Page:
Málaga, in Andalusia southern Spain, is one of the oldest cities in the world. Pablo Picasso was born here and the city has become renowned for its art heritage, architecture and historic remains spanning nearly 3000 years.
I’m only a little sorry to say that our visit to Málaga was entirely motivated by a trip to Caminito del Rey and the time not spent doing that was used to sleep and recover from a few months of travel. We had two nights in the city, managing to explore our small area, the train station, and not much else. So this post will be a bit shorter and more general than usual, with a severe lack of photos, but will still have all the transport and accommodation advice you’ve come to expect.
We arrived to Málaga via bus from Nerja. It’s a short one hour trip and cost €4.52 each. Buses depart from the ‘bus station’ in Nerja, which is really just a layby on the main road around the town, and leave roughly twice an hour. There’s a ticket booth where you can buy tickets on the day as we did, or you can book online through ALSA.
Málaga is connected to the rest of Spain through Málaga María Zambrano Station; the central transport hub. Here you will find Renfe trains to and from other cities, including high speed services between Madrid (2h20m – €47.50) and Barcelona (5h50m – €58). Make sure to check schedules before departure and pay attention to travel times as there are many different services operating these routes, it would be easy to buy a four hour ticket from Madrid only to see a two hour train speed past you mid-journey.
Buses from Madrid take over six hours, which would put me off personally, but tickets can be as cheap as €25. Don’t even think about taking a bus to Málaga from Barcelona unless you are some kind of Masochist. Buses from Granada to Málaga take around two hours and have tickets from €5.25. Buses from Seville to Málaga take more like three hours and cost the same.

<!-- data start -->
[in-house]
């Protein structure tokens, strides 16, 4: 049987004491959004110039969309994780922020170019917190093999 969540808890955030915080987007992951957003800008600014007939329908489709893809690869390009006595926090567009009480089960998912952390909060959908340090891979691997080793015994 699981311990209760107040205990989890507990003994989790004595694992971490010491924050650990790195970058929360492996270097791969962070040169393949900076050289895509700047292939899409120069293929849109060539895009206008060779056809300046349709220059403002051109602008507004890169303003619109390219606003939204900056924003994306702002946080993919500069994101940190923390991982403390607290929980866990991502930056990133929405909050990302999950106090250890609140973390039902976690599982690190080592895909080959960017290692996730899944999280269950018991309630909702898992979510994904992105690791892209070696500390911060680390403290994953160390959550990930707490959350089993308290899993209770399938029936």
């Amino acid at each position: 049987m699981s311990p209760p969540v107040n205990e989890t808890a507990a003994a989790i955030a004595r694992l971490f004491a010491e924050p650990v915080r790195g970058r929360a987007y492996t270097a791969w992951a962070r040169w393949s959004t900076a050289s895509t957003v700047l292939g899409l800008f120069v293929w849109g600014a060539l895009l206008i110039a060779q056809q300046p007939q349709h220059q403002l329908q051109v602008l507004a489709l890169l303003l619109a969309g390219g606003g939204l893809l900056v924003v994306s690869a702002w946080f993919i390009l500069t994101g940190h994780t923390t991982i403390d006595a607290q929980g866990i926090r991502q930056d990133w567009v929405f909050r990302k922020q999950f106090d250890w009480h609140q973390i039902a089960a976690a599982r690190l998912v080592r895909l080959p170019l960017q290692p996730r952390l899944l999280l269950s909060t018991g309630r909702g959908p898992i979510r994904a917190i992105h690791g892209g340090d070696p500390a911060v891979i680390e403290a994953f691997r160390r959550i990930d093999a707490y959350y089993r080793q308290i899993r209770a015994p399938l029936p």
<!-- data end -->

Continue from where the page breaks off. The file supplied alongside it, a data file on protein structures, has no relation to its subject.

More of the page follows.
Ridesharing is common in Spain and is a good alternative to the bus. Journey times and prices are comparative but departure times and locations might be more convenient or flexible. Also there’s a good chance of local interaction and information, which can be invaluable. We used Blablacar during our trip.
Málaga–Costa del Sol Airport has over 20 city links in Spain and over 100 links in Europe. There are always low-budget flights available to Málaga from almost everywhere, just book six weeks or so in advance of your flight date. Domestic flights can be a good option, from Barcelona to Málaga for instance, but always add two to three hours onto the flight time to allow for airport transfers and wait times. There are direct airport to city buses that take 15 minutes and cost €3, while direct trains take 12 minutes and cost €1.70.
Málaga has a Metro system and local buses. We used the buses three times and found them easy and relatively cheap at €1.20 to €1.30 per ticket.
Hint – Hitchhiking in Spain isn’t a great option as so many people use ridesharing. We tried and failed a couple of times.
We chose a room in a family apartment in the city using Airbnb. In late June our room cost €37 per night including the Airbnb fees, it was a lovely space and we enjoyed our stay with a friendly local family.
You can find a double room in a Málaga bnb from €25 per night with an average of €45 per night. Apartments start from €35 per night and average about €75 per night for somewhere nice.
Hotel rooms in Málaga start from around €50 per night, but you will likely get somewhere pretty good for that. Upwards of €75 per night will get you a very nice room.
Málaga isn’t small so the closer to the centre city you stay the better off you will be. That being said, the transport system is good so if you are on the outskirts it shouldn’t be much of a problem getting around. We stayed near the historic centre in La Merced and found it had a great atmosphere. Beware that since it’s in the thick of it, the area can be very noisy at night.
We used Málaga as a base to visit Caminito del Rey, a really cool cliff-side boardwalk about an hour inland. If you come to Málaga make sure you set aside a day to visit, it’s well worth your time. Because the walk dominated our time and energy we really didn’t see much of the city, so I can give little actual advice, but here’s some of the main attractions.
Playa La Malaguetta is the main city beach and culture-sphere.
Gibralfaro is a castle on a hill overlooking the city. I’d say it would be a prime sunset spot.
Museo Picasso is the Pablo Picasso museum. Self-explanatory.
The Alcazaba of Málaga looks like an awesome palace/fortification.
If you’ve been to Málaga or live there, please share some suggestions for food, drink and culture spots in the comments!
Málaga (kind of) for two nights;
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